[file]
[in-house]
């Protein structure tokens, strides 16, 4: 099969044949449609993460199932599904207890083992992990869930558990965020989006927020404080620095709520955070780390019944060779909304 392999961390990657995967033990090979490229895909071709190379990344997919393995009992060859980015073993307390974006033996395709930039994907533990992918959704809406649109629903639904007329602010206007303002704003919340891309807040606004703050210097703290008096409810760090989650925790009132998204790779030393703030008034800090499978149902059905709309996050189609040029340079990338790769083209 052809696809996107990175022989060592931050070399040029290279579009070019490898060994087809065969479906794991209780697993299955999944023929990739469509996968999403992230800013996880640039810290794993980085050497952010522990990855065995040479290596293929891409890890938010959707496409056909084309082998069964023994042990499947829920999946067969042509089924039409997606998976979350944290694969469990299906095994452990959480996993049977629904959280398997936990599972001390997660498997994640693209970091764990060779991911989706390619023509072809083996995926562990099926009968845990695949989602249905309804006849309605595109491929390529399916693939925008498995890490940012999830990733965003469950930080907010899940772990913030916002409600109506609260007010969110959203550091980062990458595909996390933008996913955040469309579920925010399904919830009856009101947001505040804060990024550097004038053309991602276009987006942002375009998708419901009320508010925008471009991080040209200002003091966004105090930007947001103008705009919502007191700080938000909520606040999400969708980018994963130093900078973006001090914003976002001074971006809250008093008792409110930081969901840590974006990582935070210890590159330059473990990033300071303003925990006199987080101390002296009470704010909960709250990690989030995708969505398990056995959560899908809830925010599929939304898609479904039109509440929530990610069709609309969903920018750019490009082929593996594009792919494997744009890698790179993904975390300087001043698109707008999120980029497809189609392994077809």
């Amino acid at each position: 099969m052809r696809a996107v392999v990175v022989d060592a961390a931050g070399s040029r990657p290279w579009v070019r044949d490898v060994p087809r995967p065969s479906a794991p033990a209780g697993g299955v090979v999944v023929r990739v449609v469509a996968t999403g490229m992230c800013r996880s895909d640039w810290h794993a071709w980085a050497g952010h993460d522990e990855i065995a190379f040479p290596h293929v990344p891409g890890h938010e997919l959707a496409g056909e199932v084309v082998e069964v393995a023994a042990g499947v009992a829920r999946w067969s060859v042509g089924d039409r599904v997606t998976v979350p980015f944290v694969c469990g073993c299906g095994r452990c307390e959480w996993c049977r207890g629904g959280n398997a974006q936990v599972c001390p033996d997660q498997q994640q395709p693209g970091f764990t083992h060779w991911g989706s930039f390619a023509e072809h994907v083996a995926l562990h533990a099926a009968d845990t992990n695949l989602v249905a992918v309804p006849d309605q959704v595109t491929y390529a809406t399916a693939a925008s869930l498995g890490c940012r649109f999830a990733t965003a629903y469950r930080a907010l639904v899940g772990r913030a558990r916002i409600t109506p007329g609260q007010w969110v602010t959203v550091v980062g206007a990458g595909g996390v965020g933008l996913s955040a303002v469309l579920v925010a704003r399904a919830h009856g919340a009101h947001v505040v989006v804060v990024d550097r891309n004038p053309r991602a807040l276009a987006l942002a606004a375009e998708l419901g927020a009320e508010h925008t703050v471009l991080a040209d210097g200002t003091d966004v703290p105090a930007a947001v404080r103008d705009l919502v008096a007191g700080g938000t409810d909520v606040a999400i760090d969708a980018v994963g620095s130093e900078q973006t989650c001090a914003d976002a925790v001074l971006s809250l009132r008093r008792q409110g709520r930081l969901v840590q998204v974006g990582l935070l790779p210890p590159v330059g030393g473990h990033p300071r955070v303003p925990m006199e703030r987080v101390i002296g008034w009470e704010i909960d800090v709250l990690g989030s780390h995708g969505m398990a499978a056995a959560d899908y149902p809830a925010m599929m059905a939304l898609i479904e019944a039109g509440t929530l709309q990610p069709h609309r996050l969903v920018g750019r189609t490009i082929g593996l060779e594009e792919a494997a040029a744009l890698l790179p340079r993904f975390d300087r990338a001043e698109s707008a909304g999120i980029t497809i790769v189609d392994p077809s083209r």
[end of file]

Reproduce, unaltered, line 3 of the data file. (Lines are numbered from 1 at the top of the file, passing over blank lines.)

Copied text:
């Amino acid at each position: 099969m052809r696809a996107v392999v990175v022989d060592a961390a931050g070399s040029r990657p290279w579009v070019r044949d490898v060994p087809r995967p065969s479906a794991p033990a209780g697993g299955v090979v999944v023929r990739v449609v469509a996968t999403g490229m992230c800013r996880s895909d640039w810290h794993a071709w980085a050497g952010h993460d522990e990855i065995a190379f040479p290596h293929v990344p891409g890890h938010e997919l959707a496409g056909e199932v084309v082998e069964v393995a023994a042990g499947v009992a829920r999946w067969s060859v042509g089924d039409r599904v997606t998976v979350p980015f944290v694969c469990g073993c299906g095994r452990c307390e959480w996993c049977r207890g629904g959280n398997a974006q936990v599972c001390p033996d997660q498997q994640q395709p693209g970091f764990t083992h060779w991911g989706s930039f390619a023509e072809h994907v083996a995926l562990h533990a099926a009968d845990t992990n695949l989602v249905a992918v309804p006849d309605q959704v595109t491929y390529a809406t399916a693939a925008s869930l498995g890490c940012r649109f999830a990733t965003a629903y469950r930080a907010l639904v899940g772990r913030a558990r916002i409600t109506p007329g609260q007010w969110v602010t959203v550091v980062g206007a990458g595909g996390v965020g933008l996913s955040a303002v469309l579920v925010a704003r399904a919830h009856g919340a009101h947001v505040v989006v804060v990024d550097r891309n004038p053309r991602a807040l276009a987006l942002a606004a375009e998708l419901g927020a009320e508010h925008t703050v471009l991080a040209d210097g200002t003091d966004v703290p105090a930007a947001v404080r103008d705009l919502v008096a007191g700080g938000t409810d909520v606040a999400i760090d969708a980018v994963g620095s130093e900078q973006t989650c001090a914003d976002a925790v001074l971006s809250l009132r008093r008792q409110g709520r930081l969901v840590q998204v974006g990582l935070l790779p210890p590159v330059g030393g473990h990033p300071r955070v303003p925990m006199e703030r987080v101390i002296g008034w009470e704010i909960d800090v709250l990690g989030s780390h995708g969505m398990a499978a056995a959560d899908y149902p809830a925010m599929m059905a939304l898609i479904e019944a039109g509440t929530l709309q990610p069709h609309r996050l969903v920018g750019r189609t490009i082929g593996l060779e594009e792919a494997a040029a744009l890698l790179p340079r993904f975390d300087r990338a001043e698109s707008a909304g999120i980029t497809i790769v189609d392994p077809s083209r």